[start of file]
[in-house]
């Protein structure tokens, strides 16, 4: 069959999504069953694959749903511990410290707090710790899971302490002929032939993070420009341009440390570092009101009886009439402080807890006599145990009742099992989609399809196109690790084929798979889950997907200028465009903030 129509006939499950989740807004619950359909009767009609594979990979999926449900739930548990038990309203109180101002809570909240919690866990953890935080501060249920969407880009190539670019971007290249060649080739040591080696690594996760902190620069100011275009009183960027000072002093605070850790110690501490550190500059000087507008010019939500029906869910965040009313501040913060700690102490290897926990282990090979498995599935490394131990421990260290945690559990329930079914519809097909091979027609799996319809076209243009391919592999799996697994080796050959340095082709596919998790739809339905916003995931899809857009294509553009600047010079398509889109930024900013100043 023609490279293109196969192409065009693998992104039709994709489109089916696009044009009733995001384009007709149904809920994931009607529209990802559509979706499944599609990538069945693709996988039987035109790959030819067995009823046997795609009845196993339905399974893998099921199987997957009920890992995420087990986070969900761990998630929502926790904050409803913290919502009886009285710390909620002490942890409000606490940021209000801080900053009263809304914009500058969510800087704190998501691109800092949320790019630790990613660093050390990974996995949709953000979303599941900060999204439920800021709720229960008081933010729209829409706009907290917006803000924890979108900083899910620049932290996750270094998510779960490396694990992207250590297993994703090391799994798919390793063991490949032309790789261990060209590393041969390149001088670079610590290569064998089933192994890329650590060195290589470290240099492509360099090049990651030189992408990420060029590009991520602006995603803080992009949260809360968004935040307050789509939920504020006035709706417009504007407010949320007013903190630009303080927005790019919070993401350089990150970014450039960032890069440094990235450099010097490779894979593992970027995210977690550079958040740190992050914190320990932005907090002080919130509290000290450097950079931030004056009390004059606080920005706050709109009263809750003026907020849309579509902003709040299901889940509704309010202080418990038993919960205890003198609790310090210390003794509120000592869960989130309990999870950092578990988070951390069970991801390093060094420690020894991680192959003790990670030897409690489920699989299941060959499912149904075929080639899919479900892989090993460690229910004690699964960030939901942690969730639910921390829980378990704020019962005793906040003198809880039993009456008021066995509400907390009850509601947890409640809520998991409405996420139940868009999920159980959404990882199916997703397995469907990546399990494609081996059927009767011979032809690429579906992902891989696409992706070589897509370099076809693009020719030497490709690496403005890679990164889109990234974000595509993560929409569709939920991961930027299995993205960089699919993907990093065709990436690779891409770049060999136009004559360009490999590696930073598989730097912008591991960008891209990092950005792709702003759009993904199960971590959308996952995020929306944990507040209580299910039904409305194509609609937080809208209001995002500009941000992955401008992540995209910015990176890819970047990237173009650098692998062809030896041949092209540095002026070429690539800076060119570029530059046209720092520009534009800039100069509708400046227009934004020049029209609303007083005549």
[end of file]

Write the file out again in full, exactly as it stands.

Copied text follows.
[in-house]
């Protein structure tokens, strides 16, 4: 069959999504069953694959749903511990410290707090710790899971302490002929032939993070420009341009440390570092009101009886009439402080807890006599145990009742099992989609399809196109690790084929798979889950997907200028465009903030 129509006939499950989740807004619950359909009767009609594979990979999926449900739930548990038990309203109180101002809570909240919690866990953890935080501060249920969407880009190539670019971007290249060649080739040591080696690594996760902190620069100011275009009183960027000072002093605070850790110690501490550190500059000087507008010019939500029906869910965040009313501040913060700690102490290897926990282990090979498995599935490394131990421990260290945690559990329930079914519809097909091979027609799996319809076209243009391919592999799996697994080796050959340095082709596919998790739809339905916003995931899809857009294509553009600047010079398509889109930024900013100043 023609490279293109196969192409065009693998992104039709994709489109089916696009044009009733995001384009007709149904809920994931009607529209990802559509979706499944599609990538069945693709996988039987035109790959030819067995009823046997795609009845196993339905399974893998099921199987997957009920890992995420087990986070969900761990998630929502926790904050409803913290919502009886009285710390909620002490942890409000606490940021209000801080900053009263809304914009500058969510800087704190998501691109800092949320790019630790990613660093050390990974996995949709953000979303599941900060999204439920800021709720229960008081933010729209829409706009907290917006803000924890979108900083899910620049932290996750270094998510779960490396694990992207250590297993994703090391799994798919390793063991490949032309790789261990060209590393041969390149001088670079610590290569064998089933192994890329650590060195290589470290240099492509360099090049990651030189992408990420060029590009991520602006995603803080992009949260809360968004935040307050789509939920504020006035709706417009504007407010949320007013903190630009303080927005790019919070993401350089990150970014450039960032890069440094990235450099010097490779894979593992970027995210977690550079958040740190992050914190320990932005907090002080919130509290000290450097950079931030004056009390004059606080920005706050709109009263809750003026907020849309579509902003709040299901889940509704309010202080418990038993919960205890003198609790310090210390003794509120000592869960989130309990999870950092578990988070951390069970991801390093060094420690020894991680192959003790990670030897409690489920699989299941060959499912149904075929080639899919479900892989090993460690229910004690699964960030939901942690969730639910921390829980378990704020019962005793906040003198809880039993009456008021066995509400907390009850509601947890409640809520998991409405996420139940868009999920159980959404990882199916997703397995469907990546399990494609081996059927009767011979032809690429579906992902891989696409992706070589897509370099076809693009020719030497490709690496403005890679990164889109990234974000595509993560929409569709939920991961930027299995993205960089699919993907990093065709990436690779891409770049060999136009004559360009490999590696930073598989730097912008591991960008891209990092950005792709702003759009993904199960971590959308996952995020929306944990507040209580299910039904409305194509609609937080809208209001995002500009941000992955401008992540995209910015990176890819970047990237173009650098692998062809030896041949092209540095002026070429690539800076060119570029530059046209720092520009534009800039100069509708400046227009934004020049029209609303007083005549």